Knowing that my horse was strong, he had felt less anxiety on my account than I had on his. With some exertion we cleared away the sand, and once more got his horse upon his feet, though the poor animal appeared scarcely able to move, much less to bear a man of my father's weight. We had still one flask of water untouched. We drank a little, and with a portion of the remainder washed the mouths and nostrils of our horses, and poured a few drops down their throats, still keeping a little for any further emergency. This very much revived them; and once more mounting, we endeavoured to find our way across the desert.
Since the sand-drift first overtook us, scarcely as much time had elapsed as it has occupied to read the account I have given; but so dreadful were the sensations I experienced, and so intense my anxiety, that to me it appeared an age. The heat soon became almost as great as before the storm, and the atmosphere as oppressive, warning us that, though thus far preserved, we were still placed in a position of great peril. It was now that I felt the benefit of the firm reliance in the goodness of Providence, which my father had ever inculcated, and which at this juncture supported him.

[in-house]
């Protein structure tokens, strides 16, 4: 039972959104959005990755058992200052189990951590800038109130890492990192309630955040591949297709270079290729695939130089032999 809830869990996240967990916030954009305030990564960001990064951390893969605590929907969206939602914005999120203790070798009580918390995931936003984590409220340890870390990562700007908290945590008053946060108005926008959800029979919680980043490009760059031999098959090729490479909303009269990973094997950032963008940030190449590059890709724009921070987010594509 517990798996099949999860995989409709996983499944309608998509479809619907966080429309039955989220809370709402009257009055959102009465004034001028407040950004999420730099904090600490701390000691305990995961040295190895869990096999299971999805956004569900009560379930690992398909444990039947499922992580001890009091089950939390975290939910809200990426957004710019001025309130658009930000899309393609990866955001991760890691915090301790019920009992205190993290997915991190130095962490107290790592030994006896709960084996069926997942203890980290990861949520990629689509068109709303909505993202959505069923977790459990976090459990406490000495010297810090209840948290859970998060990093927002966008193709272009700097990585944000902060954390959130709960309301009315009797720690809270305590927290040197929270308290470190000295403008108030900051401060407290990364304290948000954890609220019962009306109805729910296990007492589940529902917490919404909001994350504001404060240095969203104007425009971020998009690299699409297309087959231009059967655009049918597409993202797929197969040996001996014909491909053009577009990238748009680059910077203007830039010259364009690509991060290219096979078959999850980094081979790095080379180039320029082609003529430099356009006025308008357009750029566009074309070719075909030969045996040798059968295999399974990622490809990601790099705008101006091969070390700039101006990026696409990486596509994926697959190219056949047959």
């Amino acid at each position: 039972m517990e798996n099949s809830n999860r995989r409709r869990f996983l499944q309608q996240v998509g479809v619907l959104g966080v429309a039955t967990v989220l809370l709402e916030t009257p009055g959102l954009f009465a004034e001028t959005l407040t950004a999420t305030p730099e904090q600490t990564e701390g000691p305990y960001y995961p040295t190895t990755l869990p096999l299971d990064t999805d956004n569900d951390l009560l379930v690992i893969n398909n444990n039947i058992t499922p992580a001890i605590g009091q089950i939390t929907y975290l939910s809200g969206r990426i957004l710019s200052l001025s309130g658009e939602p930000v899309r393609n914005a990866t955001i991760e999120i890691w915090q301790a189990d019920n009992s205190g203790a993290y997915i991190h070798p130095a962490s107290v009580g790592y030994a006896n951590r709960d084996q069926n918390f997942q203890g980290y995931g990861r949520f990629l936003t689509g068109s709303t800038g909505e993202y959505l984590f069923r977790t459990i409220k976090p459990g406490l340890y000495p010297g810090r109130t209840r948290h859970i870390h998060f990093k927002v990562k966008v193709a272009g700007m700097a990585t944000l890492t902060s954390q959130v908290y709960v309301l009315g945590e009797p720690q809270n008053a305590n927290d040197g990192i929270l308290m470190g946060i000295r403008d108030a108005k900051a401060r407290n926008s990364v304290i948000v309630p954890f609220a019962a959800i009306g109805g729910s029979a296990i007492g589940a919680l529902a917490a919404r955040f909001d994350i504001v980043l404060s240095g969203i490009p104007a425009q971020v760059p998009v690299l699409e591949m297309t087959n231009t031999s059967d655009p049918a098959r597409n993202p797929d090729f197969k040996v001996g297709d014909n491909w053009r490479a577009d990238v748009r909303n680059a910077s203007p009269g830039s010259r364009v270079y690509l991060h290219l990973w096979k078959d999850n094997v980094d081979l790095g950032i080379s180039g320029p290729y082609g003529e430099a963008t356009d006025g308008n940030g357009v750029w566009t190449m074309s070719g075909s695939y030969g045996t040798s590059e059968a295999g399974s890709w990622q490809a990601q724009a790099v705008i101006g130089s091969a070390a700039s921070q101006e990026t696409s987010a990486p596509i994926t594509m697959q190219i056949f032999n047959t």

"Courage, my dear boy," he exclaimed. "God has thus far preserved us. He will still find the means of rescuing us."
As he spoke, the dark wall of sand, which had been receding from us, after whirling in various directions, seemed to settle down in a line of undulating mounds in the distance; and on every side the horizon once more became entirely clear.
We naturally first tried to discover any traces of the Spanish cavalry; and after straining my eyes for some time, I perceived a few dark objects which seemed to be moving on towards the point which, from the position of the sun, we judged to be the north. Some other objects beyond them afforded us a fair hope of being able to find our way out of this dreadful desert. I could not doubt that what I saw were the tops of some tall trees, though at such a distance that their base was not visible; indeed my father, who agreed with me that they were trees, was of opinion that they grew on ground somewhat elevated above the sandy plain.
Towards them, therefore, we steered our course, as the Spaniards were also probably doing. Our horses, we fancied, must have seen them likewise, or their instinct told them that water was to be found in the neighbourhood. We looked round in vain for Ithulpo and the Indians. Not a sign of them could we perceive, and it would have been madness to have attempted to search for them. Indeed, had we found them, we could have rendered them no assistance. I was in hopes, indeed, that Ithulpo, whose horse was strong, and who I suspected knew the country better than he pretended to the Spaniards, would have found some means of escaping, and of aiding his countrymen. We had, in truth, still too much to do in attempting to preserve our own lives, to allow us to think much of others. It would be assuming to be above humanity, did I not confess this.